When I went on training exercises with the Marines, the unit CO had my name, rank, etc., and a brief idea of my mission. We wore Marine dungarees and basic equipment. During training, I did not carry a weapon, because motion picture cameras are heavy. But if I had been sent into combat, I would have been assigned a pistol, carbine, or shotgun, or some combination thereof! While not expected to fight except in dire circumstances, I did not have the alleged protection of a Hospital Corpsman ssigned permanently to the Marines. I say alleged because Navy Corpsmen are as apt to get killed or wounded as any Marine. John Bradley, one of the raisers of the second flag on Iwo Jima, was a Hospital Corpsman Second Class (E5). He was later wounded treating a Marine who had been wounded.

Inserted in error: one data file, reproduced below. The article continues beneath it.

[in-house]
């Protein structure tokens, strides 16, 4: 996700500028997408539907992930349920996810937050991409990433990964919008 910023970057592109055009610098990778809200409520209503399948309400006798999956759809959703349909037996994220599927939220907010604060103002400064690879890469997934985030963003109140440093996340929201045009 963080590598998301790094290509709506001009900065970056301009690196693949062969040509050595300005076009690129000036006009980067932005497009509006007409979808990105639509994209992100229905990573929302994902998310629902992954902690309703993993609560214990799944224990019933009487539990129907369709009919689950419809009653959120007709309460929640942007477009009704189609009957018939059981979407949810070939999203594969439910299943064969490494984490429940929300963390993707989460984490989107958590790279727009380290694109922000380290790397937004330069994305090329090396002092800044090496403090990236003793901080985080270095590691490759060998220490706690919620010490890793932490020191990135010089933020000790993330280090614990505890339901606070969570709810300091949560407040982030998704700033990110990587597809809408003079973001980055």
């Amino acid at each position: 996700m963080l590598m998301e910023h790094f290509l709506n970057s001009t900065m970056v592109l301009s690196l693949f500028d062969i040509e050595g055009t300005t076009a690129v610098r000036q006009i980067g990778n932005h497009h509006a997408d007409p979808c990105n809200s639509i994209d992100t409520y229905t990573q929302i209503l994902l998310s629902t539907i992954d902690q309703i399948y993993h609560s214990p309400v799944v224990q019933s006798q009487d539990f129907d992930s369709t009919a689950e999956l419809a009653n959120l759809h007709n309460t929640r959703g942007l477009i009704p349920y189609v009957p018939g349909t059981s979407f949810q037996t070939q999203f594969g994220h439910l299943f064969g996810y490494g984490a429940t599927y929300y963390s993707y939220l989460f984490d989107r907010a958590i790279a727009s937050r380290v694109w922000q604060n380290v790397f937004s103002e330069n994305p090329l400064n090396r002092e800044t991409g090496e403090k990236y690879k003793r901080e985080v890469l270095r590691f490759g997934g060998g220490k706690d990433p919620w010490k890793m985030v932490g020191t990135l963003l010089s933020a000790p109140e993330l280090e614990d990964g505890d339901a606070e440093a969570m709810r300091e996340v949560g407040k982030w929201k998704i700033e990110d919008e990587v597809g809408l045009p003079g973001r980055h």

I was a Sailor as much as a Gunners' Mate or Boatswains' Mate, and my job may at times have had more strategic value than their tactical contributions. I documented the sea trials of Nuclear Carriers and Submarines, to prove out their worth and functions. My definition of soldier may be broader than most, but I agree it would not have included slaves, though they certainly were in danger at times. Stan